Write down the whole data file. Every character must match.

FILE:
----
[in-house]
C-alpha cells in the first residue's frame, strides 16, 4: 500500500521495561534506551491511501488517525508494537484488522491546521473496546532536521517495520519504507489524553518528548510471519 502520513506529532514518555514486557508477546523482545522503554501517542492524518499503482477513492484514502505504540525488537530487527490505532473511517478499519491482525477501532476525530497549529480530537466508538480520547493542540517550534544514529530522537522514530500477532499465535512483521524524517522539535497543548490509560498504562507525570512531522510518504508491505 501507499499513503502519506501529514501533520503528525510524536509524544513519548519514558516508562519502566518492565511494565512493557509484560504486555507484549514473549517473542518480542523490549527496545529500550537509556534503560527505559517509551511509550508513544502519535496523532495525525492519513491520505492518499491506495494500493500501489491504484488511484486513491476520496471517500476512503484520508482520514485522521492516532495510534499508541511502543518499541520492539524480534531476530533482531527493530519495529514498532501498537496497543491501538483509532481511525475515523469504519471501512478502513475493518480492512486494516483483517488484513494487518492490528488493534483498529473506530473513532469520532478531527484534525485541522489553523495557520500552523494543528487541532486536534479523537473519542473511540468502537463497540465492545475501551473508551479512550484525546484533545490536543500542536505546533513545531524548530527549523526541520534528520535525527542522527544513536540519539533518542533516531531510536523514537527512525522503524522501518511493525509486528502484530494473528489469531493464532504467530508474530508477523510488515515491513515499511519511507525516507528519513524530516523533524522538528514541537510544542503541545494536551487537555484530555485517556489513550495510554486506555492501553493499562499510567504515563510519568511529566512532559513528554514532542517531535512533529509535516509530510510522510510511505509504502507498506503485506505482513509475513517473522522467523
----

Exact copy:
[in-house]
C-alpha cells in the first residue's frame, strides 16, 4: 500500500521495561534506551491511501488517525508494537484488522491546521473496546532536521517495520519504507489524553518528548510471519 502520513506529532514518555514486557508477546523482545522503554501517542492524518499503482477513492484514502505504540525488537530487527490505532473511517478499519491482525477501532476525530497549529480530537466508538480520547493542540517550534544514529530522537522514530500477532499465535512483521524524517522539535497543548490509560498504562507525570512531522510518504508491505 501507499499513503502519506501529514501533520503528525510524536509524544513519548519514558516508562519502566518492565511494565512493557509484560504486555507484549514473549517473542518480542523490549527496545529500550537509556534503560527505559517509551511509550508513544502519535496523532495525525492519513491520505492518499491506495494500493500501489491504484488511484486513491476520496471517500476512503484520508482520514485522521492516532495510534499508541511502543518499541520492539524480534531476530533482531527493530519495529514498532501498537496497543491501538483509532481511525475515523469504519471501512478502513475493518480492512486494516483483517488484513494487518492490528488493534483498529473506530473513532469520532478531527484534525485541522489553523495557520500552523494543528487541532486536534479523537473519542473511540468502537463497540465492545475501551473508551479512550484525546484533545490536543500542536505546533513545531524548530527549523526541520534528520535525527542522527544513536540519539533518542533516531531510536523514537527512525522503524522501518511493525509486528502484530494473528489469531493464532504467530508474530508477523510488515515491513515499511519511507525516507528519513524530516523533524522538528514541537510544542503541545494536551487537555484530555485517556489513550495510554486506555492501553493499562499510567504515563510519568511529566512532559513528554514532542517531535512533529509535516509530510510522510510511505509504502507498506503485506505482513509475513517473522522467523